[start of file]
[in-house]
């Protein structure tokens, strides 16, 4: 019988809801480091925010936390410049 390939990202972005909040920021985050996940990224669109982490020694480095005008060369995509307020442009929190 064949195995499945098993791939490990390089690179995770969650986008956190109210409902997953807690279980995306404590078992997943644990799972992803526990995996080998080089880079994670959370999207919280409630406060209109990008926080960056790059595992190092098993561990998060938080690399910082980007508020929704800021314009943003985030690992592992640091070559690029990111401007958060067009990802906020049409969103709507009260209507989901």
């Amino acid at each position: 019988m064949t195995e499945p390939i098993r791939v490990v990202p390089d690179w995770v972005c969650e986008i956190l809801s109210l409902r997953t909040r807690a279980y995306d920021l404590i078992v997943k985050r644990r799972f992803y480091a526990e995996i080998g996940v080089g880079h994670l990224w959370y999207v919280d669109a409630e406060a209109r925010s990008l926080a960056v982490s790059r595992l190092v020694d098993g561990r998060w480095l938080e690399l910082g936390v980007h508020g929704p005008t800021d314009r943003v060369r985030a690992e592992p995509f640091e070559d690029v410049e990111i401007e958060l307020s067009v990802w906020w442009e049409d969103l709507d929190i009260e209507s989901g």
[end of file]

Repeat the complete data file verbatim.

[in-house]
């Protein structure tokens, strides 16, 4: 019988809801480091925010936390410049 390939990202972005909040920021985050996940990224669109982490020694480095005008060369995509307020442009929190 064949195995499945098993791939490990390089690179995770969650986008956190109210409902997953807690279980995306404590078992997943644990799972992803526990995996080998080089880079994670959370999207919280409630406060209109990008926080960056790059595992190092098993561990998060938080690399910082980007508020929704800021314009943003985030690992592992640091070559690029990111401007958060067009990802906020049409969103709507009260209507989901």
């Amino acid at each position: 019988m064949t195995e499945p390939i098993r791939v490990v990202p390089d690179w995770v972005c969650e986008i956190l809801s109210l409902r997953t909040r807690a279980y995306d920021l404590i078992v997943k985050r644990r799972f992803y480091a526990e995996i080998g996940v080089g880079h994670l990224w959370y999207v919280d669109a409630e406060a209109r925010s990008l926080a960056v982490s790059r595992l190092v020694d098993g561990r998060w480095l938080e690399l910082g936390v980007h508020g929704p005008t800021d314009r943003v060369r985030a690992e592992p995509f640091e070559d690029v410049e990111i401007e958060l307020s067009v990802w906020w442009e049409d969103l709507d929190i009260e209507s989901g």